bye bye

      May 24, 2011 at 10:29 am |
  17. CommonSense

    >>God is "loving and merciful," and had decided not to punish the humanity with five months of destruction.

    What's really pathetic is that the people who are continuously fooled by these nonsense comments, just can't admit that they have been made fools by the oldest con-game in human history, organized religion.
    Come on people, let's say a few prayers for Satan. Because without the "big guy downstairs", the religious con-game falls apart.

    May 24, 2011 at 10:18 am |
    • DC from NJ

      Thank you CommonSense. All I can say is "Amen"!!

      May 24, 2011 at 10:21 am |
    • ThaGerm

      I view this man much the same as people speeding past me on the freeway. They tend to attract the attention of undesirables and keep them busy... Cops in the case of the freeway, idiot nutbags in this case.

      May 24, 2011 at 10:32 am |
  18. mkjp

    As much as I would like to see this man held legally responsible for the actions of his followers who now have no jobs or homes or money or what have you, it really does speak to the stupidity of these individuals that this guy was wrong once already, and they still believed him enough this time to destroy their lives over his predictions. If the world is ending, why on earth does it matter whether you are employed and have money at the time? why get rid of everything? this behavior makes no sense to me.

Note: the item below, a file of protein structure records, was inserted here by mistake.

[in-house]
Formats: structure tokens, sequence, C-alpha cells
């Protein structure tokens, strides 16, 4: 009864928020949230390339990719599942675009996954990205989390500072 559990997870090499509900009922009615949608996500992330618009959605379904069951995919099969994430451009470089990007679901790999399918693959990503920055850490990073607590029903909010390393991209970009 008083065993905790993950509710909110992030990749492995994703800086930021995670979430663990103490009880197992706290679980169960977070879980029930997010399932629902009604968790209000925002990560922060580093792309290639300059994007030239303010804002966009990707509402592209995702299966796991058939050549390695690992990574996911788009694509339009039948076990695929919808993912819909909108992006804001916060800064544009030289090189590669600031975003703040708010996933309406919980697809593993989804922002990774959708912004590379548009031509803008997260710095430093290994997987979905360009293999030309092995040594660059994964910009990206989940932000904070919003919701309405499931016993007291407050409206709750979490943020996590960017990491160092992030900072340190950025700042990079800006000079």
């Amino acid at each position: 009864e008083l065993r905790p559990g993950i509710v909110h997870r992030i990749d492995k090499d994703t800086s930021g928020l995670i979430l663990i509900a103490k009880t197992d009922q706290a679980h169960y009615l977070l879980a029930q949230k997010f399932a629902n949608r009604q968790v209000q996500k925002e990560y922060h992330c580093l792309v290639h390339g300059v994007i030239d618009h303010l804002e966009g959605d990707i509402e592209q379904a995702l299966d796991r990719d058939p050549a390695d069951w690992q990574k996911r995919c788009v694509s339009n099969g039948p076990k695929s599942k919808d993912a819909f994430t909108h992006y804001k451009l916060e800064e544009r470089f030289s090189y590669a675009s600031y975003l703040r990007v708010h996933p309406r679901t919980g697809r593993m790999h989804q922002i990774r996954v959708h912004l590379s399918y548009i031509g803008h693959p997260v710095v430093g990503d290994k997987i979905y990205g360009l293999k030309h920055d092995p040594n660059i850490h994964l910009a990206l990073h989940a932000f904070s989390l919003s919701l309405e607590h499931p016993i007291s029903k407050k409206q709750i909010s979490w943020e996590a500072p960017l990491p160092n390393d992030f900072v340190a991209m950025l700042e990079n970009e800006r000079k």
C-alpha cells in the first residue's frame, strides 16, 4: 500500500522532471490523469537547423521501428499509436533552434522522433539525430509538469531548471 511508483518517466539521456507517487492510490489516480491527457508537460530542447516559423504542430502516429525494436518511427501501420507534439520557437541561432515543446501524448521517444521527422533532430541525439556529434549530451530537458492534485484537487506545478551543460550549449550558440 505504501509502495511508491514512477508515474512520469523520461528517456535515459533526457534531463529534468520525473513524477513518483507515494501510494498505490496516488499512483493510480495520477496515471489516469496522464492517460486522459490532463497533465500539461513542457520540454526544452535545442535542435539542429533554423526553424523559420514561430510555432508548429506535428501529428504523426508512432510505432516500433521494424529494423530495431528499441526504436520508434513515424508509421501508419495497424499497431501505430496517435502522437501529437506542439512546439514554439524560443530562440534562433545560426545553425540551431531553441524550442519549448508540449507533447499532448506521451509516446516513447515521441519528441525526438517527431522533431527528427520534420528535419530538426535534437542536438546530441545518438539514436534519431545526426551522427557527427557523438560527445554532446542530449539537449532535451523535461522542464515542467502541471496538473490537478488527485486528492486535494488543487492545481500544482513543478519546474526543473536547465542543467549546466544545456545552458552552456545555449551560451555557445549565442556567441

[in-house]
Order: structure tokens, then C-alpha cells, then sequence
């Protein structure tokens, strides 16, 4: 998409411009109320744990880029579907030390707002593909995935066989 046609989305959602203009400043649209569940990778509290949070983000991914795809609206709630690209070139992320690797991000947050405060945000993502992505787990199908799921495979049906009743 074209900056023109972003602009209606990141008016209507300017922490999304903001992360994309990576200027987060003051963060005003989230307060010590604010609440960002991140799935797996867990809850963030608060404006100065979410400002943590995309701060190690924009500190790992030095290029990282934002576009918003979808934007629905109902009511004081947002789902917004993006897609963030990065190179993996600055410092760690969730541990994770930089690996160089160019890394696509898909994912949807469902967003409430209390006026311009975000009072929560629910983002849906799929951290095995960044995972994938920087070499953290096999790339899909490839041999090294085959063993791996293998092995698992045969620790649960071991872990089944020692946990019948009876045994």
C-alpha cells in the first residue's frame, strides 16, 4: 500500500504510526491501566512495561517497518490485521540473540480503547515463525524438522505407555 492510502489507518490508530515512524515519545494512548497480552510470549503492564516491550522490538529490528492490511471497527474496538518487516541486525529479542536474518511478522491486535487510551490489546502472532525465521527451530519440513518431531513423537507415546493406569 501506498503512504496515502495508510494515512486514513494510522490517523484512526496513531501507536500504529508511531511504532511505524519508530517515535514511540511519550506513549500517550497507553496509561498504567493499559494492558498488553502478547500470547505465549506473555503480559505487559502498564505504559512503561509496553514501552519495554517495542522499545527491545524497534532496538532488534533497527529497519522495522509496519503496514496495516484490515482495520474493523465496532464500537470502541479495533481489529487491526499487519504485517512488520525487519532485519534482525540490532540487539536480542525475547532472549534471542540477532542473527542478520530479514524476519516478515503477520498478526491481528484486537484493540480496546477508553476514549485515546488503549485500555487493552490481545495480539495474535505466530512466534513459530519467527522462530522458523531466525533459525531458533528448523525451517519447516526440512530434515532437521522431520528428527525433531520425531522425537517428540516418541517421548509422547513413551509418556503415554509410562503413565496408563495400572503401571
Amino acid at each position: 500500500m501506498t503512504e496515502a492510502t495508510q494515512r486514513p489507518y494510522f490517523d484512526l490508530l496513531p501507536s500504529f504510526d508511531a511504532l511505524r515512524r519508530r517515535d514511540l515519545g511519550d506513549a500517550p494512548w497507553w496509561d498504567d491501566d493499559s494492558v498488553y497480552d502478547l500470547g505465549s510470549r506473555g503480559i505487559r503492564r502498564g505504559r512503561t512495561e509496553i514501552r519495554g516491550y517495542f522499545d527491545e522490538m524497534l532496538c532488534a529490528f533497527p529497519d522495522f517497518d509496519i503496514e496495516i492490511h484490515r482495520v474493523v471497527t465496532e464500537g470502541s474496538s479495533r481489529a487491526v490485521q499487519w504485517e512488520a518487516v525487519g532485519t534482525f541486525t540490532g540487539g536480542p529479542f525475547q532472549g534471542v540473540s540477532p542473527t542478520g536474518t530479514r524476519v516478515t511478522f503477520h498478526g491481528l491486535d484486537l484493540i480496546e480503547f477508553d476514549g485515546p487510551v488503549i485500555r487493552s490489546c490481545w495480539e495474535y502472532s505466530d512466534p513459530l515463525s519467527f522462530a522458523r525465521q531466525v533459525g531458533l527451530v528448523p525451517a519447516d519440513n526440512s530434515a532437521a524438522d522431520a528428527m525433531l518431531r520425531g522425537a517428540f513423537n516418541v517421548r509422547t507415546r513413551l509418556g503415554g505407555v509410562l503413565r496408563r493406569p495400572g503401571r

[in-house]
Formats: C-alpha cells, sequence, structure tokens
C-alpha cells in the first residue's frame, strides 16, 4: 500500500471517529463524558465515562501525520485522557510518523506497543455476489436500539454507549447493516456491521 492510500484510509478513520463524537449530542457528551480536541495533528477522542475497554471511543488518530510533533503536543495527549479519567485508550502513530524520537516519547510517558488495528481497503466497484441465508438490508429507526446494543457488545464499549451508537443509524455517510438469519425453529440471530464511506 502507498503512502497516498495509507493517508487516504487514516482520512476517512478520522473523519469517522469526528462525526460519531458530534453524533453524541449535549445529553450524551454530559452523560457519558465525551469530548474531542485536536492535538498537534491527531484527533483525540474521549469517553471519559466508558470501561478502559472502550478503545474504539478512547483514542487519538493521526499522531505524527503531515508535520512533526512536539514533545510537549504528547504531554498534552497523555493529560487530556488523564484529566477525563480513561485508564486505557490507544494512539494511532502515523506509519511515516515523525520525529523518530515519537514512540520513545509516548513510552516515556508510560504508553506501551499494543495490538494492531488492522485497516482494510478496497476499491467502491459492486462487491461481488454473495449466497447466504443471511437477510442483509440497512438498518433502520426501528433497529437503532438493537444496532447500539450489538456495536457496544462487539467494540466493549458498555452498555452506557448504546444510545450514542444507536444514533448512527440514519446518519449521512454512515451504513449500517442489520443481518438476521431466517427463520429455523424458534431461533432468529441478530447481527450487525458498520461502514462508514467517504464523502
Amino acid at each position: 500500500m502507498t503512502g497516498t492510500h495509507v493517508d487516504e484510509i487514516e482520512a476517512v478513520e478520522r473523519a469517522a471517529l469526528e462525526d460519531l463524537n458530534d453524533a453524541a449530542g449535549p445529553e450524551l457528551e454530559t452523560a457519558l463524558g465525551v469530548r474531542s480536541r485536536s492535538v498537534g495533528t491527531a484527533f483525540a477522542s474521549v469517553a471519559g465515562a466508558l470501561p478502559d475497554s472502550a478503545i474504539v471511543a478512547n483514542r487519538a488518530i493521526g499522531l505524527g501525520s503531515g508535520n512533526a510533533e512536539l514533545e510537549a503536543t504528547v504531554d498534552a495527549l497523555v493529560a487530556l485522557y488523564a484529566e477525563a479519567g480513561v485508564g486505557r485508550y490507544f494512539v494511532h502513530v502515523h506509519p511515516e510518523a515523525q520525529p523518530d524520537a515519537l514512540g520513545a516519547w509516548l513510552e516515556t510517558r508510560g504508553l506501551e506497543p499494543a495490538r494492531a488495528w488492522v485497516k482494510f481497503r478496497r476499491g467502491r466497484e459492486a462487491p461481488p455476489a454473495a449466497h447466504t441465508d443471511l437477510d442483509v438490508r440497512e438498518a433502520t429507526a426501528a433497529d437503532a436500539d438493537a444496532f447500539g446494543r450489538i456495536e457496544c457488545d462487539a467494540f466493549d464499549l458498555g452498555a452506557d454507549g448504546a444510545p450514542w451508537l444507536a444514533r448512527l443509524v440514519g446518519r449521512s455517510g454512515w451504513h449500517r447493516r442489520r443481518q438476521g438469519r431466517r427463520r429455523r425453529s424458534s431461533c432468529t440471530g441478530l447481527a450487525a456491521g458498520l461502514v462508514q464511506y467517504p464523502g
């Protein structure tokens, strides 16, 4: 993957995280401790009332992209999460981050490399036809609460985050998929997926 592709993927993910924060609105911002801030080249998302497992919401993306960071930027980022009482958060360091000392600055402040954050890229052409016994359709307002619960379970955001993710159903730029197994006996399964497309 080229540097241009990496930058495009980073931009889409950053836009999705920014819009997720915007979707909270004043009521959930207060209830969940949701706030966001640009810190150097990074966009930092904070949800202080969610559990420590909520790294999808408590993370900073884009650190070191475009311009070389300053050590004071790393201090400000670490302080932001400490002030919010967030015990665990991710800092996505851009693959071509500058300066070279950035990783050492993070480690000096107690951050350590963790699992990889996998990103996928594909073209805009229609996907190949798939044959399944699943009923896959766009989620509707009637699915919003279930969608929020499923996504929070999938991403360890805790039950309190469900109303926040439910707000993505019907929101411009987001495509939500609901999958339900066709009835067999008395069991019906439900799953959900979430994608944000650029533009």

May 24, 2011 at 10:18 am |
  19. Free

    Homer: “The Book of Revelation has 404 verses. Add the number of people at the Last Supper. Multiply by whatever complex mathematical formulas you can find. Minus the number of Filipinos in the Bible, and you get–”

    Marge: “Three million, one hundred and–”

    Homer: “No! You get 3[insert colon]15,05[insert slash]18…3:15 p.m on May 18! That’s when the Rapture will begin!”

    Marge: “May 18? That’s one week from today!”

    Homer: “A week? Uh, that’s [scribble, scribble, calculate]…seven days from now!!”

    The Simpsons, "Thank God, It’s Doomsday"

    I guess Camping must have remembered that Jesus was at the Last Supper just like Homer did before he made his second calculation.

    May 24, 2011 at 10:18 am |
  20. Dan

    This is a cop out, I can predict the end just as well as this guy. If there is a God and all of this is going to happen we'll be the last to know about it

    May 24, 2011 at 10:18 am |
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The CNN Belief Blog covers the faith angles of the day's biggest stories, from breaking news to politics to entertainment, fostering a global conversation about the role of religion and belief in readers' lives. It's edited by CNN's Daniel Burke with contributions from Eric Marrapodi and CNN's worldwide news gathering team.